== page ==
1847 ENGLISH POETRY 1579-1830: SPENSER AND THE TRADITION

Sir James Bland Burges

Horace Smith, in "A Graybeard's Gossip about his Literary Acquaintance" New Monthly Magazine 79 (March 1847) 307-08.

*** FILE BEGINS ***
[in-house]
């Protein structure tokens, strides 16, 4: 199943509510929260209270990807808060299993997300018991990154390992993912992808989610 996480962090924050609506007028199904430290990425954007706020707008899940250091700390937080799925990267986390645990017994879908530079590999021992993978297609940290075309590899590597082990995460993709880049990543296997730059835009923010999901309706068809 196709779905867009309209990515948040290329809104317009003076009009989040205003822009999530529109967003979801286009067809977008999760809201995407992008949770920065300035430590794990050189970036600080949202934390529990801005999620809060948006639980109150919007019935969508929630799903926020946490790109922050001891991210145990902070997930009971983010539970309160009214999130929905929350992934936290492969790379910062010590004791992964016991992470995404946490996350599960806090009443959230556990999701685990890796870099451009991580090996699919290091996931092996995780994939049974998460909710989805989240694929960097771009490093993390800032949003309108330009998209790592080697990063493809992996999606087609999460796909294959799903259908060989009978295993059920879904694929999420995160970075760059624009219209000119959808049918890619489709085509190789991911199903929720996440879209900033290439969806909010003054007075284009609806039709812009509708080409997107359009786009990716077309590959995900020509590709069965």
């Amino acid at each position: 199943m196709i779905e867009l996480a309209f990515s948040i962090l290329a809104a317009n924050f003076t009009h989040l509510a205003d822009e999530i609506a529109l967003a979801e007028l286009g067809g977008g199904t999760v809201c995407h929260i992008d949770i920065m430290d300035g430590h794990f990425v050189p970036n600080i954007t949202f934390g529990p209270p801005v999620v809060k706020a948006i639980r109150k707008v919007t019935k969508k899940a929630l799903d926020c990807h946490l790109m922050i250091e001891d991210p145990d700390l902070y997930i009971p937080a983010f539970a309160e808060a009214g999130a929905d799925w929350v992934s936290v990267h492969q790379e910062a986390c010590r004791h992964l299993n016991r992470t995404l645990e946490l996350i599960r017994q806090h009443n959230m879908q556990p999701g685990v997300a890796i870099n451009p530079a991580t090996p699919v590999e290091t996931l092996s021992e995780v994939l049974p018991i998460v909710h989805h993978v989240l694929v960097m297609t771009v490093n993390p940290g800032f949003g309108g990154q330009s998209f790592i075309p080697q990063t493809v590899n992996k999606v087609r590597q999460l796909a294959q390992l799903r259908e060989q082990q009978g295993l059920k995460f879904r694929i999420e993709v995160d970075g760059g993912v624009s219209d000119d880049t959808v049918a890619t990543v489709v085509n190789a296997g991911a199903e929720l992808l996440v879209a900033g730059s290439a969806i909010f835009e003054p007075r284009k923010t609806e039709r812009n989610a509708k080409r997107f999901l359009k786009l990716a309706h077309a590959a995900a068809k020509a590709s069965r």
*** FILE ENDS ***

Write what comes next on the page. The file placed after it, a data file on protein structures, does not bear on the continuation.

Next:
Sir James Bland Burges, who had once, I believe, occupied a subordinate government appointment, was a stiff, formal, gentlemanly person, whose principal contributions [to the Pic-Nic] were a series of papers under the title of "The Man in the Moon," meant to be satirical and smart, but which, like himself, were respectable and dull. At his house in Westminster, close to the Birdcage Walk, I occasionally met Cumberland at dinner, but our meetings were partially chilled by the frigid and somewhat stately fashion in which our host dispensed his hospitalities. When Sir James attempted to be playful, he suggested the idea of a Quaker on the tight rope.... Sir James became subsequently associated with Cumberland in an epic poem entitled the Exodiad, which not even the unction of religion could embalm. Of Sir James's own exody, which could not have been long delayed after this joint publication, my mind retains no trace, whether as to time or cirumstance. Requiescat in pace!